Readers, do you have any recipes you've cooked so many times that you've lost count?
When you reach this point with a favorite dish, interesting things happen. You barely need to look at the recipe. Preparing it becomes relaxing, even meditative. You don’t think about the process steps and how to do them. Heck, you hardly need to think at all, and the recipe comes out great every time.
Despite all I've written here at Casual Kitchen, you'd think cooking would be meditative and relaxing for me all the time. You'd be wrong. Usually I try to avoid cooking--or even better, shirk it off onto somebody else. But there are several key recipes here, recipes like Chicken Mole, Risotto, Black Beans and Rice, North African Lemon Chicken and Groundnut Stew, that I've made hundreds of times, and I’m so comfortable with these recipes that preparing them becomes as mentally demanding as folding the laundry. Which is my idea of a meditative exercise.
My introduction to this idea was in New Zealand. Our friend Richard, who owns a cafe and catering company in the city of Christchurch, was teaching me how to make a "flat white" (like a cappuccino, only better). Coffee is a refined art in New Zealand and I was struggling to get it just right. The grounds needed to be pressed just enough, the milk needed to be frothed just right, and everything needed to be combined with just the right amount of flair. I screwed up several that went right into the wastebasket. Then, finally, I made one that got a passing grade. Maybe a C-minus.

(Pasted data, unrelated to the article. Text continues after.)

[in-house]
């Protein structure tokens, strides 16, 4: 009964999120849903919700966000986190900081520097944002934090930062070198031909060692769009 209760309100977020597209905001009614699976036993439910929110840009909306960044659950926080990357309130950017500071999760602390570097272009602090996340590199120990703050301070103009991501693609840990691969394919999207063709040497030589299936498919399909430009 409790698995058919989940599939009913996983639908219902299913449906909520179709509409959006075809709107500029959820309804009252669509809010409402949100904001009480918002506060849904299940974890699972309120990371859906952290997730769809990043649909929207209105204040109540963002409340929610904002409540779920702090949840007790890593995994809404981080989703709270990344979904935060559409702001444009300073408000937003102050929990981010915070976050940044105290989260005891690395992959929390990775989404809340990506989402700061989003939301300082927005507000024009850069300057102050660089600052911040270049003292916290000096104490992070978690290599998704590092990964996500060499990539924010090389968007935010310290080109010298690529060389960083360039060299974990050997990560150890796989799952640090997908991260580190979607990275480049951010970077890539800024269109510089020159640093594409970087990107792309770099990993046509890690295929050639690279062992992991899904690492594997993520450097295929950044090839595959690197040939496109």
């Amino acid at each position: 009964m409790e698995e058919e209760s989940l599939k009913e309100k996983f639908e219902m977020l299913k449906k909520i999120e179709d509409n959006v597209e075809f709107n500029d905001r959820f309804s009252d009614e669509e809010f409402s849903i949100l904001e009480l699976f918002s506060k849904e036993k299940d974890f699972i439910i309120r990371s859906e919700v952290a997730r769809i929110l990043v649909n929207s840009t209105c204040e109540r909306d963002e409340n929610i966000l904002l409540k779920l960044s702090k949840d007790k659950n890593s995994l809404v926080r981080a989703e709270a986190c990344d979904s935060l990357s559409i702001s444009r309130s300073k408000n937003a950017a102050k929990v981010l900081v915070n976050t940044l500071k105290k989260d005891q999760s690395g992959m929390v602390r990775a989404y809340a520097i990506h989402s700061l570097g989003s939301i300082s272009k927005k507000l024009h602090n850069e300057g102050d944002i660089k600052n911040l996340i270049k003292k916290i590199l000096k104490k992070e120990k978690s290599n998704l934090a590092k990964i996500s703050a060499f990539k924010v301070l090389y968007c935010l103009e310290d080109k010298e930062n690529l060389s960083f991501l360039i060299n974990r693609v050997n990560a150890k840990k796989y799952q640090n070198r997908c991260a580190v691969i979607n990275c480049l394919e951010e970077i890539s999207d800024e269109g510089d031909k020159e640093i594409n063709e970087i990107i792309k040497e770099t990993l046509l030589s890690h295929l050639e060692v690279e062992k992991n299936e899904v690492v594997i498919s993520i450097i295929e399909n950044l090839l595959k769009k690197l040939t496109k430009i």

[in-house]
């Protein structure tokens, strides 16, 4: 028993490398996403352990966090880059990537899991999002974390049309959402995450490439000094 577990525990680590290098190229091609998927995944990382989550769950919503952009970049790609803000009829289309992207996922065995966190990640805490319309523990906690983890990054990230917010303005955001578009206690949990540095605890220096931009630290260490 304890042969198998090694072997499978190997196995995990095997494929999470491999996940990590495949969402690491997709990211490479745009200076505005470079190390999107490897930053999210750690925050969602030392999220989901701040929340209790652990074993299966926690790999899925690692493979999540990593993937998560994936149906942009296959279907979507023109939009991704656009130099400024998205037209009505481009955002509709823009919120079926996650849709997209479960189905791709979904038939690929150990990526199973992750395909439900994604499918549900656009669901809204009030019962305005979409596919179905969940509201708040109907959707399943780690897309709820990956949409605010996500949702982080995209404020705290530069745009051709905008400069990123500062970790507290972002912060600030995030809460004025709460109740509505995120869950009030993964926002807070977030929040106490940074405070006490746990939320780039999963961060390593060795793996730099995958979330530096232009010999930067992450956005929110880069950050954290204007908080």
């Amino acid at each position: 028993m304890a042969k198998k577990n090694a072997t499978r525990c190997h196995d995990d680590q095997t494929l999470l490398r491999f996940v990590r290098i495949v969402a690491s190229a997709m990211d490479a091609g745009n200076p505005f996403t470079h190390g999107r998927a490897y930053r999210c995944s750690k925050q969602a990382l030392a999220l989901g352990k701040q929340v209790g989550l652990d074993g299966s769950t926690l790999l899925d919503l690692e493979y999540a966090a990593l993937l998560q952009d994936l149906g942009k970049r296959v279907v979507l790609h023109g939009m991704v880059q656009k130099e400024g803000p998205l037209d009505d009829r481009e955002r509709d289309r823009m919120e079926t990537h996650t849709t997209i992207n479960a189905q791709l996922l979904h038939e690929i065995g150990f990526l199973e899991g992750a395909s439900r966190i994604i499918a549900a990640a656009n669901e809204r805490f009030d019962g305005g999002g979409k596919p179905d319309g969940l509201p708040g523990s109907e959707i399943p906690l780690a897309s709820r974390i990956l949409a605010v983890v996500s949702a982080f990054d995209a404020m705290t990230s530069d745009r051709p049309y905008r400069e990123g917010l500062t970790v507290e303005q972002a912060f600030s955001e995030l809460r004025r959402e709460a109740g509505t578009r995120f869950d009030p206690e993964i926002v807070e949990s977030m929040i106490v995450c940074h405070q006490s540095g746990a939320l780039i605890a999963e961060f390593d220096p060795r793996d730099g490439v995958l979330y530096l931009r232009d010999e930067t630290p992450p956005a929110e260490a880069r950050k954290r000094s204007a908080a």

Richard told me, "after you've properly made 200 of these, I'd let you in front of a customer." I stared at him. As naive as I'm sure this sounds, this was the first time I'd really thought about the concept of making something so many times that it becomes second nature, that you don’t have to think about it, and you can start to add your personality to the process rather than just complete the process.
These are the kinds of things you can do after you've cooked a recipe 20, 50 or even 200 times:
1) You can carry on a conversation while you cook, and pay sincere attention to both tasks.
2) You can scale up the recipe for a large dinner party or a big group with little additional stress.
3) The cooking experience becomes easy, even effortless.
4) You confidently modify the recipe, or add improvisational flourishes as you cook. You know exactly how the recipe works and you know what variables you can and cannot tweak.
5) You make it... and it tastes amazing every time. You may not even know why it tastes amazing, but it just does.
Perhaps this is the home cook's version of the so-called 10,000 Hour Rule. Then again, you certainly don't need 10,000 hours to get good--really, really good--at cooking. Why? Well, just do the math: It only takes fifty hours to make a 30 minute recipe one hundred times (the majority of the recipes here at CK can be made in under 30 minutes for $2 a serving or less). Using the time-saving strategy of heavy rotation--rotating in the easiest, least expensive and most-loved recipes on a twice- or three-times-a-month basis--you could hit the I cooked this 100 times mark with four or five favorite recipes within just a few years.
Which makes cooking healthy food for your family an even easier part of your life than it already is.
Thoughts On Recipe Development
Making It a Treat
Re-Seasoning: Never Be Bored With Leftovers Again
The Paradox of Cooking Shows
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